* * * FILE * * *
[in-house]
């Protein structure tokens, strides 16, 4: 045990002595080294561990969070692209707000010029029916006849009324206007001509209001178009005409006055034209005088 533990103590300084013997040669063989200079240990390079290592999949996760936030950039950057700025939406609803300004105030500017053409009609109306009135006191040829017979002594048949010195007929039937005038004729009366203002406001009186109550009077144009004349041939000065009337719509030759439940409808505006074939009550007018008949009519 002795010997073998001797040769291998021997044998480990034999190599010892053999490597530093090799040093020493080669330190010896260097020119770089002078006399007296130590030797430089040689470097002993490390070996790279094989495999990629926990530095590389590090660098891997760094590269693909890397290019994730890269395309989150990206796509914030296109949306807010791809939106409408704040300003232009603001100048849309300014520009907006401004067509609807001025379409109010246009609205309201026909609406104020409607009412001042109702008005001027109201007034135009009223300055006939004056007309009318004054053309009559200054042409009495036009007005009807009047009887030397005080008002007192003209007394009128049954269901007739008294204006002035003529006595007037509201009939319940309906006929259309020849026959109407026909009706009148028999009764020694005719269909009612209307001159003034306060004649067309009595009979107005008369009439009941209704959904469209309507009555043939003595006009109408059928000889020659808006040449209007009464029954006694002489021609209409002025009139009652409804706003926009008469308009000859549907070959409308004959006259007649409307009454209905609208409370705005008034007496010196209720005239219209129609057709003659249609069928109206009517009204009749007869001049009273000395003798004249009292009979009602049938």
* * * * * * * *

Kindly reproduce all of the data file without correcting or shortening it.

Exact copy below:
[in-house]
């Protein structure tokens, strides 16, 4: 045990002595080294561990969070692209707000010029029916006849009324206007001509209001178009005409006055034209005088 533990103590300084013997040669063989200079240990390079290592999949996760936030950039950057700025939406609803300004105030500017053409009609109306009135006191040829017979002594048949010195007929039937005038004729009366203002406001009186109550009077144009004349041939000065009337719509030759439940409808505006074939009550007018008949009519 002795010997073998001797040769291998021997044998480990034999190599010892053999490597530093090799040093020493080669330190010896260097020119770089002078006399007296130590030797430089040689470097002993490390070996790279094989495999990629926990530095590389590090660098891997760094590269693909890397290019994730890269395309989150990206796509914030296109949306807010791809939106409408704040300003232009603001100048849309300014520009907006401004067509609807001025379409109010246009609205309201026909609406104020409607009412001042109702008005001027109201007034135009009223300055006939004056007309009318004054053309009559200054042409009495036009007005009807009047009887030397005080008002007192003209007394009128049954269901007739008294204006002035003529006595007037509201009939319940309906006929259309020849026959109407026909009706009148028999009764020694005719269909009612209307001159003034306060004649067309009595009979107005008369009439009941209704959904469209309507009555043939003595006009109408059928000889020659808006040449209007009464029954006694002489021609209409002025009139009652409804706003926009008469308009000859549907070959409308004959006259007649409307009454209905609208409370705005008034007496010196209720005239219209129609057709003659249609069928109206009517009204009749007869001049009273000395003798004249009292009979009602049938």